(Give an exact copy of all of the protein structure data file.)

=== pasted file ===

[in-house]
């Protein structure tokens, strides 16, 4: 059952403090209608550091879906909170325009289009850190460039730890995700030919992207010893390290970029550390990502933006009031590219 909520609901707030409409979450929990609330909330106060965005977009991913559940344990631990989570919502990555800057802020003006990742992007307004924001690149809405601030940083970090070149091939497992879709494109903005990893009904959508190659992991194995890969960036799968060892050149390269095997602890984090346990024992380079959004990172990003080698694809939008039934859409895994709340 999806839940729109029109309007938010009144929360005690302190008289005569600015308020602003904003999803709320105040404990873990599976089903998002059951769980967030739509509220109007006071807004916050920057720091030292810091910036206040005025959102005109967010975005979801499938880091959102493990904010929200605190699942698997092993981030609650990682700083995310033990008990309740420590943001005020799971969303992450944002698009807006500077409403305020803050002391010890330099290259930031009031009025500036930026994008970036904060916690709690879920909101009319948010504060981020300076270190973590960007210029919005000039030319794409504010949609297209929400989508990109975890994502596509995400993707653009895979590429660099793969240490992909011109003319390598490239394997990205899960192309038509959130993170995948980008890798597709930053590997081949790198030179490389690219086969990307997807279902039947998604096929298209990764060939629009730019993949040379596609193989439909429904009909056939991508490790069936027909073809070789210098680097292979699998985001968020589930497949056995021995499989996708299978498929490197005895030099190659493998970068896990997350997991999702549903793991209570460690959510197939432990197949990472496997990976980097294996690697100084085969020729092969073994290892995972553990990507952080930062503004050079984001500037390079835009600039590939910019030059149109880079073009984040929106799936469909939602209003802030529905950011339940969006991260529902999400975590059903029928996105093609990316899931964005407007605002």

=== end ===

[in-house]
């Protein structure tokens, strides 16, 4: 059952403090209608550091879906909170325009289009850190460039730890995700030919992207010893390290970029550390990502933006009031590219 909520609901707030409409979450929990609330909330106060965005977009991913559940344990631990989570919502990555800057802020003006990742992007307004924001690149809405601030940083970090070149091939497992879709494109903005990893009904959508190659992991194995890969960036799968060892050149390269095997602890984090346990024992380079959004990172990003080698694809939008039934859409895994709340 999806839940729109029109309007938010009144929360005690302190008289005569600015308020602003904003999803709320105040404990873990599976089903998002059951769980967030739509509220109007006071807004916050920057720091030292810091910036206040005025959102005109967010975005979801499938880091959102493990904010929200605190699942698997092993981030609650990682700083995310033990008990309740420590943001005020799971969303992450944002698009807006500077409403305020803050002391010890330099290259930031009031009025500036930026994008970036904060916690709690879920909101009319948010504060981020300076270190973590960007210029919005000039030319794409504010949609297209929400989508990109975890994502596509995400993707653009895979590429660099793969240490992909011109003319390598490239394997990205899960192309038509959130993170995948980008890798597709930053590997081949790198030179490389690219086969990307997807279902039947998604096929298209990764060939629009730019993949040379596609193989439909429904009909056939991508490790069936027909073809070789210098680097292979699998985001968020589930497949056995021995499989996708299978498929490197005895030099190659493998970068896990997350997991999702549903793991209570460690959510197939432990197949990472496997990976980097294996690697100084085969020729092969073994290892995972553990990507952080930062503004050079984001500037390079835009600039590939910019030059149109880079073009984040929106799936469909939602209003802030529905950011339940969006991260529902999400975590059903029928996105093609990316899931964005407007605002």